Author(s): Mitra A, Chowdhury R, Banerjee K, Mitra A, Chowdhury R, Banerjee K
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Abstract Heavy metals are dangerous to aquatic organisms and it can be bioaccumulated in the food chain leading to diseases in human. Cumulative effects of metals or chronic poisoning may occur as a result of long-term exposure even to low concentrations. The accumulation of heavy metals varies depending upon the species, environmental conditions, and inhibitory processes. Concentrations of zinc, copper, lead, and cadmium were determined in finfish and shellfish species in the Gangetic delta using a PerkinElmer Sciex ELAN 5000 ICP mass spectrometer and expressed as milligrams per kilogram of dry weight. In finfish and shellfish species the concentrations of Zn, Cu, Pb, and Cd were comparatively higher at stations 1 and 2 than the permissible level of WHO. The concentration of metals exhibited significant spatial variation and followed the order station 1 > station 2 > station 3 > station 4, which may be related to different degree of contamination in different location. The metal accumulation exhibited species specificity.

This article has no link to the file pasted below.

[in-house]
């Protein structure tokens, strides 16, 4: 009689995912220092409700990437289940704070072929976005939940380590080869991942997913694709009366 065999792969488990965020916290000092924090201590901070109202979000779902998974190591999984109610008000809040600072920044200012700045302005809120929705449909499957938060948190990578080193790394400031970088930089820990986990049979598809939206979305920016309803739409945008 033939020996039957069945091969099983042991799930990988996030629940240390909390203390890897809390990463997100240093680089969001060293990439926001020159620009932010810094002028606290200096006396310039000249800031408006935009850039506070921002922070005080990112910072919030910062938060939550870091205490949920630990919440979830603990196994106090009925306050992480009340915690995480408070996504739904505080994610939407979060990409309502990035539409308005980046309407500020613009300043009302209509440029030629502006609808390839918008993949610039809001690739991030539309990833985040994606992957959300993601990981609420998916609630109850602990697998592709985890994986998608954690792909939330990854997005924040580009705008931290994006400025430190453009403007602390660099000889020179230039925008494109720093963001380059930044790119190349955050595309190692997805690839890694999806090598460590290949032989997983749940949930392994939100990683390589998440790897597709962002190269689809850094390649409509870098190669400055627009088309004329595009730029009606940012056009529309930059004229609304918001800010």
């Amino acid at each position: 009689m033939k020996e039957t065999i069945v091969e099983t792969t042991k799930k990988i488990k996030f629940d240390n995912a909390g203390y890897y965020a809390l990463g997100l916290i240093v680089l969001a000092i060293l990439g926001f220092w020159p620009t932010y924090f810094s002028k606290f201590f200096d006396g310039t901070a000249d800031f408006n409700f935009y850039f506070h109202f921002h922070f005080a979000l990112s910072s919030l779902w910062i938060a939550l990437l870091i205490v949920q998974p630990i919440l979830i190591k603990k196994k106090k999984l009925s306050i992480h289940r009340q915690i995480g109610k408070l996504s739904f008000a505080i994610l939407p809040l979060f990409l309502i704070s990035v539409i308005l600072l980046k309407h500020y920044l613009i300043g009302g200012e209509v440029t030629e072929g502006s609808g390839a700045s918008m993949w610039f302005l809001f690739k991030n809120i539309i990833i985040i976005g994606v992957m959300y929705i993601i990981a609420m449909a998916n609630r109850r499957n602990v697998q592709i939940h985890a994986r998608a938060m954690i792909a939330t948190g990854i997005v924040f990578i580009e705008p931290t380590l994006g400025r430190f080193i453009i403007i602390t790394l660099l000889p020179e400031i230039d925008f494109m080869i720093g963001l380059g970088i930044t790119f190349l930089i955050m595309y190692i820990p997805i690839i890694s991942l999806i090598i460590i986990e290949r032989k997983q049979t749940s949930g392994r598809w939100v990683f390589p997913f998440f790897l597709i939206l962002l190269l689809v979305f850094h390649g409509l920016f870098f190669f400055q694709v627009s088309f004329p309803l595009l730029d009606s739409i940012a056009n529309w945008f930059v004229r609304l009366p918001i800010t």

This article was published in Environ Monit Assess
and referenced in Journal of Environmental & Analytical Toxicology